Scientists Arrive In Senegal To Give African Hunger A Black Eye
At the World Cowpea Research Conference, crop experts embrace one of agriculture’s oldest legumes — prized for protein and resilience to hot, dry climates — as food for people, livestock and astronauts
A long neglected crop with the potential to halt hunger for millions in Africa, sustain the livestock revolution underway in developing countries, rejuvenate nutrient-sapped soils, and even feed astronauts on extended space missions, is attracting scientists from around the world to Senegal this week for the Fifth World Cowpea Research Conference.
“It’s hard to imagine a more perfect crop, particularly for Africa, where food production lags behind population growth, demand for livestock products is soaring, and climate change is bringing new stresses to already challenging growing conditions,” said Christian Fatokun, a cowpea breeder at the International Institute of Tropical Agriculture (IITA), which is co-organizing the conference in collaboration with Institut Senegalais de Recherches Agricoles (ISRA), Dry Grain Pulses Collaborative Research Support Program, and Purdue University.
“But fulfilling the promise of this marvelous legume requires intensive efforts to deal with threats that inhibit production and long-term storage,” he added. “The good news in Senegal is that researchers will be revealing new and innovative approaches to dealing with the pests and weeds that attack cowpeas at every stage of their lifecycle and with the voracious weevils that devour dried cowpeas.”
The cowpea, which is also known as the black-eyed pea, is one of the world’s oldest crops. It is currently cultivated on 10 million hectares, mainly in Central and West Africa, but also in India, Australia, North America, and parts of Europe. It was brought to the Americas on slave ships and became a favorite of President George Washington, who was looking for a variety of peas””he called them “pease”"”that could withstand the warm climates of the southern United States. Cowpeas are treasured for their high protein content (grains contain about 25 percent protein), leaves and stalks that serve as especially nutritious fodder for cows (hence the name cowpea) and other farm animals, and the fact that their roots provide nitrogen to depleted soils. For many in Africa, the crop is a critical source of food during the “lean period”"“-the end of the wet season when food can become extremely scarce in semi-arid regions of sub-Saharan Africa.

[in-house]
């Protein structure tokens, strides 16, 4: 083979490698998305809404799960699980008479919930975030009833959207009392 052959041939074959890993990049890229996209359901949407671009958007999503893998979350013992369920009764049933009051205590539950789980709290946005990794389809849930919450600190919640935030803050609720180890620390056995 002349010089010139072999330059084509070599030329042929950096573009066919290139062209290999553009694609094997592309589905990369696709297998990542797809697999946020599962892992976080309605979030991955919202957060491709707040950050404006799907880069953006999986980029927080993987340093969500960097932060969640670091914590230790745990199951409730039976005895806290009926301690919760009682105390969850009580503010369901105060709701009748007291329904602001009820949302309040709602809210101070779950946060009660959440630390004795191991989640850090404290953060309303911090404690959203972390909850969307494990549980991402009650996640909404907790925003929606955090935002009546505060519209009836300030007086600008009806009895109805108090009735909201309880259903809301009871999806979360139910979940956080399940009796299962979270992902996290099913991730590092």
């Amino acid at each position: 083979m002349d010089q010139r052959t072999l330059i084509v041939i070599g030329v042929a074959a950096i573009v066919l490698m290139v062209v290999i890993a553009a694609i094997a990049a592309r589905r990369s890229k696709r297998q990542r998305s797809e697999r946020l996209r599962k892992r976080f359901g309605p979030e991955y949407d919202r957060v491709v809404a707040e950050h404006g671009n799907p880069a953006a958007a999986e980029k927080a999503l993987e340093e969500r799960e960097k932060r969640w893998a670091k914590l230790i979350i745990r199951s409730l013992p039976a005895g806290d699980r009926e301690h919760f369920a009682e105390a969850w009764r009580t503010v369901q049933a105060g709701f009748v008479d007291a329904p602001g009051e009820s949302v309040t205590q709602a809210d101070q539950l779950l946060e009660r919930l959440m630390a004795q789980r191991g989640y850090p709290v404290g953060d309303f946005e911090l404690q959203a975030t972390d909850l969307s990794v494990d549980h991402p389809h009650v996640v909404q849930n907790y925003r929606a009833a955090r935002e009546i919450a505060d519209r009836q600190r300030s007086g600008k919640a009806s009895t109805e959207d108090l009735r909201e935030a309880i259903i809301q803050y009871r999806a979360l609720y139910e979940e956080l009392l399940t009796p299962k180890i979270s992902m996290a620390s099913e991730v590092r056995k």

The many qualities of the cowpea are being discovered anew for a number of reasons. One is the potential of the cowpea’s high protein content to help satisfy dietary requirements in food-challenged developing countries, particularly in Africa, where over 200 million people remain undernourished.
Cowpeas provide strong yields, even in hot and dry conditions, and scientists are developing ever more resilient varieties. And as climate change turns up the heat in sub-Saharan Africa, there is growing concern that production of current staples such as maize and rice will fall or even collapse in some areas, requiring so-called “climate-ready crops” like cowpeas to fill the void.
In addition, cowpeas can be used as cheap, high-quality animal feed. Today, livestock experts are drawn to the cowpea as they search for sustainable approaches to satisfying the fast-growing demand for meat and milk in developing countries. Scientists at IITA and the International Livestock Research Institute (ILRI) say new “dual use” cowpea varieties bred to satisfy both human and animal nutrition needs could be generating US$299 million to US$1.1 billion by 2020, given their potential to simultaneously boost livestock production and reduce hunger.